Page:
Compulsion is of course a wonderful encouragement to take-up, and possibly fertile ground for ID scheme campaign slogans. "Your identity - lock it down before we lock you up" or "Difficult customer? We get all sorts in here, sir..." or "Know who you are. We do." Or even just "Don't leave home without it." Snappy, that one. ®

Related stories

UK ID cards to be issued with first biometric passports
Biometric gear to be deployed in hospitals and GPs' surgeries
UK gov pilots passenger tracking in fight against terror
Tag, track, watch, analyse - UK goes mad on crime and terror IT
Everything you never wanted to know about the UK ID card

Choosing a cloud hosting partner with confidence

More from The Register

next story
Ex-US Navy fighter pilot MIT prof: Drones beat humans - I should know
'Missy' Cummings on UAVs, smartcars and dying from boredom
Facebook, Apple: LADIES! Why not FREEZE your EGGS? It's on the company!
No biological clockwatching when you work in Silicon Valley
The 'fun-nification' of computer education – good idea?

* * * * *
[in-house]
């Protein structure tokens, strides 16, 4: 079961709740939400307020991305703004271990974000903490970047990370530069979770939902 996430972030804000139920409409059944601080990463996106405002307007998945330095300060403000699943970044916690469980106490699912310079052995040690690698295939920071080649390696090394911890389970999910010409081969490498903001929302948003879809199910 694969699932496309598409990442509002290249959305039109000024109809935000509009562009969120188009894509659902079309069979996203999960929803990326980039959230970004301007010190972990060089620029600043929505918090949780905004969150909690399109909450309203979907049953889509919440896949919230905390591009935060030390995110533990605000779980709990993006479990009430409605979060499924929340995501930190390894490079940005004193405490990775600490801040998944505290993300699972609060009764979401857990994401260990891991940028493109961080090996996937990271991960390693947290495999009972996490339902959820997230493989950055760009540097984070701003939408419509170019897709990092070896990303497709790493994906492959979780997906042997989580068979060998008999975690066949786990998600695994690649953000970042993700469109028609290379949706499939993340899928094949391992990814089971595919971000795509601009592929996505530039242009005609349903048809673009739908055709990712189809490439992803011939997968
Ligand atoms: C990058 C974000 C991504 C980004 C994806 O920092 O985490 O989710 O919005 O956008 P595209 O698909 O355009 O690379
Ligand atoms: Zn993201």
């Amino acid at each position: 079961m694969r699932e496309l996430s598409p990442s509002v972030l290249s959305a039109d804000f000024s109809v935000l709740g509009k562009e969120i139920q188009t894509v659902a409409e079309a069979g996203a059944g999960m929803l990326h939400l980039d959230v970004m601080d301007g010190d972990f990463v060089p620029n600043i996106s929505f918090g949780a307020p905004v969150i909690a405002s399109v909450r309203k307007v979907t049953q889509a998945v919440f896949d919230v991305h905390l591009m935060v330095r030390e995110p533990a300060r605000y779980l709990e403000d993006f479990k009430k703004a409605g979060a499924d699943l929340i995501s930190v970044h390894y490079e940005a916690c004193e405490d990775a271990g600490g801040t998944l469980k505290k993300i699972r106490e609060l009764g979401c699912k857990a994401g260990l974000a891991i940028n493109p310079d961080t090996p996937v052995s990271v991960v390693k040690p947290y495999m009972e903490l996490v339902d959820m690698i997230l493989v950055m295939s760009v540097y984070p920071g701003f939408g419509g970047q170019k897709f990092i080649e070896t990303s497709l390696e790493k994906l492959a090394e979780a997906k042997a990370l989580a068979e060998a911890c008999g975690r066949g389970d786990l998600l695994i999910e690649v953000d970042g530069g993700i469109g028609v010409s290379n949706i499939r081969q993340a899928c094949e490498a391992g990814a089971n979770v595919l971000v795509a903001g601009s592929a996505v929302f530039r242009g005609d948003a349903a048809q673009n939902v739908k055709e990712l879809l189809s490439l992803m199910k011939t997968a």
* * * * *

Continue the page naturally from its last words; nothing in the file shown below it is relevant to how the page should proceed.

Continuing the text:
Compulsory code schools, luvvies love it, but what about Maths and Physics?
Doctor Who's Flatline: Cool monsters, yes, but utterly limp subplots
We know what the Doctor does, stop going on about it already
'Cowardly, venomous trolls' threatened with TWO-YEAR sentences for menacing posts
UK government: 'Taking a stand against a baying cyber-mob'
Happiness economics is bollocks. Oh, UK.gov just adopted it? Er ...
Opportunity doesn't knock; it costs us instead
Sysadmin with EBOLA? Gartner's issued advice to debug your biz
Start hoarding cleaning supplies, analyst firm says, and assume your team will scatter
Don't bother telling people if you lose their data, say Euro bods
You read that right – with the proviso that it's encrypted
prev story

Whitepapers

Forging a new future with identity relationship management
Learn about ForgeRock's next generation IRM platform and how it is designed to empower CEOS's and enterprises to engage with consumers.
Cloud and hybrid-cloud data protection for VMware
Learn how quick and easy it is to configure backups and perform restores for VMware environments.
Three 1TB solid state scorchers up for grabs
Big SSDs can be expensive but think big and think free because you could be the lucky winner of one of three 1TB Samsung SSD 840 EVO drives that we’re giving away worth over £300 apiece.
Reg Reader Research: SaaS based Email and Office Productivity Tools
Read this Reg reader report which provides advice and guidance for SMBs towards the use of SaaS based email and Office productivity tools.
Security for virtualized datacentres
Legacy security solutions are inefficient due to the architectural differences between physical and virtual environments.